1. Sabah, Malaysia
    Joined
    02 Mar '06
    Moves
    2541
    29 Jun '08 11:07
    a shop keeper ( shopA ) sells an item for $31.
    a man came and wanted to buy it with a $100 note.

    unfortunately the shopkeeper doesn't have any change, so he went to the other shop for change.

    he gave the other shopkeeper ( shopB ) $100 for $100. that makes senses.

    so, he ( shopA ) finally got the change of $100 and gave back that man $69. right? simple maths...

    but, shop keeper B later found out that the $100 from shop keeper A is fake. So he ( shopA ) is forced to pay back another $100.

    now, find the loss of shop keeper A after paying shop keeper B $100, given the cost price of the item is $16.
  2. Joined
    31 May '07
    Moves
    696
    29 Jun '08 11:17
    He made £15 on the sale, and lost £100 on the fake, leaving him with £85 loss, yes?
  3. Joined
    15 Feb '07
    Moves
    667
    01 Jul '08 15:24
    Examining this from a cost-value reference, assuming the $100 counterfeit was originally in the customer's possession (knowingly or unknowingly.)

    Initial values will be set to Zero.

    Start - Shop A, Shop B, and Man at $0.

    The man goes to purchase the item with a counterfeit $100. No value changes hands. The Item is held by Shop A still.

    Shopkeeper A goes to Shopkeeper B for change. Thus getting $100 in legitimate bills, while passing the counterfeit off to the other shopkeeper.

    Shopkeep Change Shop A is +$100. Shop B is -$100. Man is even.

    Shopkeeper A returns to his store and gives the customer his item and $69 in change, a total value of $85. The man departs.

    Purchase Completed Shop A at +$15. Shop B at -$100. Man at +$85.

    Shop B discovers the counterfeit, and Shop A is forced to eat the cost.

    Final Result Shop A loses $100, now at $85 loss.

    Shop B is even, and, of course, the patron is the recipient of the $85 in value that he (knowingly or unknowingly) did not pay for legally.
  4. Joined
    07 Sep '05
    Moves
    35068
    01 Jul '08 15:35
    Shop A then pays some dodgy blokes down the pub £50 to go round and beat up the customer, retrieving the money and the item.
  5. Joined
    06 Feb '06
    Moves
    6053
    01 Jul '08 21:59
    Originally posted by ray1993
    a shop keeper ( shopA ) sells an item for $31.
    a man came and wanted to buy it with a $100 note.

    unfortunately the shopkeeper doesn't have any change, so he went to the other shop for change.

    he gave the other shopkeeper ( shopB ) $100 for $100. that makes senses.

    so, he ( shopA ) finally got the change of $100 and gave back that man $69. right? s ...[text shortened]... loss of shop keeper A after paying shop keeper B $100, given the cost price of the item is $16.
    the loss is 185$ (100$ given to shopB + 69$ given to client + 16$ cost price of item).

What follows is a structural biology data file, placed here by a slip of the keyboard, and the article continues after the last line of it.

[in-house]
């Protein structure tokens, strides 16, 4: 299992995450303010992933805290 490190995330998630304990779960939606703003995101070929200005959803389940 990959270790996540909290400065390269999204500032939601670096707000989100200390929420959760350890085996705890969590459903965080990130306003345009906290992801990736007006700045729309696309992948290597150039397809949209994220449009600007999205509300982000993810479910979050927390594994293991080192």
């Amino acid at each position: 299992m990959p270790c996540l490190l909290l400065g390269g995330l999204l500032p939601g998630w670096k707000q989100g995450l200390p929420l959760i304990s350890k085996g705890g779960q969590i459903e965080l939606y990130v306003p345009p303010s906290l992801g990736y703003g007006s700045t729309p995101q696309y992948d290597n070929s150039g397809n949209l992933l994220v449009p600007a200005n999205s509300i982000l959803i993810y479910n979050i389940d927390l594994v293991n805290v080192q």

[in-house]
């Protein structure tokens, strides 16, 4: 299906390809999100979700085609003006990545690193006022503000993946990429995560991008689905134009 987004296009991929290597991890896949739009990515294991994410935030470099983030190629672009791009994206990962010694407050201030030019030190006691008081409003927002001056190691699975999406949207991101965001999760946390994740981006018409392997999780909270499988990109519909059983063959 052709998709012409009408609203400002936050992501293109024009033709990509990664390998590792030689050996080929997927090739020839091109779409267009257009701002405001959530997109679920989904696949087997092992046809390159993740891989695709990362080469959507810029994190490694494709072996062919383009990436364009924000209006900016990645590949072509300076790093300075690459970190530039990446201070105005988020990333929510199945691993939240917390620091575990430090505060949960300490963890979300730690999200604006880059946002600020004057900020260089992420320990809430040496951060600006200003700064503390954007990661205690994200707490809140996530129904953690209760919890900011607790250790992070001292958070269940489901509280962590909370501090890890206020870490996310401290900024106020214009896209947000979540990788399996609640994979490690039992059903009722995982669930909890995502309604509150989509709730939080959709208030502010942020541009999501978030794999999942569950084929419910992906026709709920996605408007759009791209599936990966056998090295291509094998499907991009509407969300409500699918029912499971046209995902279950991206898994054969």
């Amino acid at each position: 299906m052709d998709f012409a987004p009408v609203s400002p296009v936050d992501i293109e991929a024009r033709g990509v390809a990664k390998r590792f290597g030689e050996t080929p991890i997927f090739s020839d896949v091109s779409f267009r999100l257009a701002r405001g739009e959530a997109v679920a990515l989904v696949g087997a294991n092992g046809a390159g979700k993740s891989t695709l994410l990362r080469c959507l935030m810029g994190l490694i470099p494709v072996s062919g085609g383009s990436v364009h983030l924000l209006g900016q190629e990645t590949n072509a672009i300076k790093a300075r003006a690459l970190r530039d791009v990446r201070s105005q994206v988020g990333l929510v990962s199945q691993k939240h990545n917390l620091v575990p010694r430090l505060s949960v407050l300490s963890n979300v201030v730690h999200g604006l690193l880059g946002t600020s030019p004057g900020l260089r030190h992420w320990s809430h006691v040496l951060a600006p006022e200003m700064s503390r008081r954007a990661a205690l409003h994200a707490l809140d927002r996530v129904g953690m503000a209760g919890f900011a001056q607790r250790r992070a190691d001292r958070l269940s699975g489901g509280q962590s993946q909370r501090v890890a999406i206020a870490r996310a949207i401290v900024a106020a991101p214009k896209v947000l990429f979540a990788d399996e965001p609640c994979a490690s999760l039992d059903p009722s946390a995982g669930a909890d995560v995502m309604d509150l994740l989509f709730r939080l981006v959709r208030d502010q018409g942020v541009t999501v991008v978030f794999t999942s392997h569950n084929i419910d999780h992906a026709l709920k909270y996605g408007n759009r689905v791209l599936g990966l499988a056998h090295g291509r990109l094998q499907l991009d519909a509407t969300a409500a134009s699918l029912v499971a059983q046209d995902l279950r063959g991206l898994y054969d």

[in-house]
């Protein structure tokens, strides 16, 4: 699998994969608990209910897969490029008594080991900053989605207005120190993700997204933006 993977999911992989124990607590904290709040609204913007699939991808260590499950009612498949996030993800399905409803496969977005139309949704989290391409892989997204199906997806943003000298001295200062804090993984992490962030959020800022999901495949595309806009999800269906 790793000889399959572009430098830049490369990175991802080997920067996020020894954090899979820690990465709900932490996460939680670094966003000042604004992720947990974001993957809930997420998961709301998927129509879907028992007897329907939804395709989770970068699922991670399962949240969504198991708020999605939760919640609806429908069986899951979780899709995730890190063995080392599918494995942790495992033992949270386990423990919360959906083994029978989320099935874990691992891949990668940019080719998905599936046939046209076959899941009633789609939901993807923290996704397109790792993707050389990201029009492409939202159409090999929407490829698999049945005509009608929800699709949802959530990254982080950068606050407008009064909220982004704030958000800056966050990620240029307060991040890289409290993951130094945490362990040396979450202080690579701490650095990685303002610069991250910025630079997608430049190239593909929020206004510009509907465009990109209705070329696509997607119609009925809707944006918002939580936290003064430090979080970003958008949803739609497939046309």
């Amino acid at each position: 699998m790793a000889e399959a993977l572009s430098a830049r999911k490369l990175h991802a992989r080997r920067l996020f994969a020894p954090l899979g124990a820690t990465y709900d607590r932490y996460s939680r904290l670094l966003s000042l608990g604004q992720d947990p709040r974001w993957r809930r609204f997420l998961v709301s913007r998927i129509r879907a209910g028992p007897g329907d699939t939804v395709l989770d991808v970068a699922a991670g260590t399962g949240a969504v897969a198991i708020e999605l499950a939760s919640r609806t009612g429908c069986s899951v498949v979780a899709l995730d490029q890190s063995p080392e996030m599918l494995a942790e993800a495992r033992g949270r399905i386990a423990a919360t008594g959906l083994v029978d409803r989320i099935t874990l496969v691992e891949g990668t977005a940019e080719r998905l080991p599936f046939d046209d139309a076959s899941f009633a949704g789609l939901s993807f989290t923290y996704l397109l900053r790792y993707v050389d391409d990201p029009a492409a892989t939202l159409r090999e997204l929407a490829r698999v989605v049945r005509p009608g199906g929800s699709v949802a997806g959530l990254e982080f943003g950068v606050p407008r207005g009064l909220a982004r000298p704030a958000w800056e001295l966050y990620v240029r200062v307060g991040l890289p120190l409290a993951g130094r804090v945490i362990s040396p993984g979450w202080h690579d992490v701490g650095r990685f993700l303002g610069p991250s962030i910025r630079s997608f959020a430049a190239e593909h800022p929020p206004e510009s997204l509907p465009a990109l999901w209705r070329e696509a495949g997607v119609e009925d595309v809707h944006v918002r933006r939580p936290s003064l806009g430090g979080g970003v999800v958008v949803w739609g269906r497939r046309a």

thinking about profit, it should be 200$ (add +15$ of non-profit).

    maybe he can get it all on court, someday? ;-)
  6. Joined
    12 Sep '07
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    2668
    01 Jul '08 22:491 edit
    Remember, Shop A also originally gave shop B $100, so instead of 185, it is 85.
  7. Joined
    06 Feb '06
    Moves
    6053
    02 Jul '08 19:44
    Originally posted by Dejection
    Remember, Shop A also originally gave shop B $100, so instead of 185, it is 85.
    I believe the $100 he gave were not valid currency....
  8. Standard membereldragonfly
    leperchaun messiah
    thru a glass onion
    Joined
    19 Apr '03
    Moves
    16866
    02 Jul '08 20:52
    Originally posted by ray1993
    a shop keeper ( shopA ) sells an item for $31.
    a man came and wanted to buy it with a $100 note.

    unfortunately the shopkeeper doesn't have any change, so he went to the other shop for change.

    he gave the other shopkeeper ( shopB ) $100 for $100. that makes senses.

    so, he ( shopA ) finally got the change of $100 and gave back that man $69. right? s ...[text shortened]... loss of shop keeper A after paying shop keeper B $100, given the cost price of the item is $16.
    $85.00
  9. Joined
    15 Feb '07
    Moves
    667
    04 Jul '08 15:47
    Originally posted by hSilva
    I believe the $100 he gave were not valid currency....
    Agreed. This is why I place its value at $0. It only enters into the problem because the shopkeeper ASSUMED it had $100 value.

    The full and real loss came not when he gave a value-less piece of paper to another shopkeeper for change (a temporary gain for him, balanced by an equal and inevitable liability), but when he accepted it in exchange for goods and change.
  10. Joined
    11 May '07
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    14366
    08 Jul '08 13:07
    it's $85 stop making this more complicated please
  11. Joined
    19 Dec '07
    Moves
    2482
    08 Jul '08 13:09
    shop a loses £15, it's ovius
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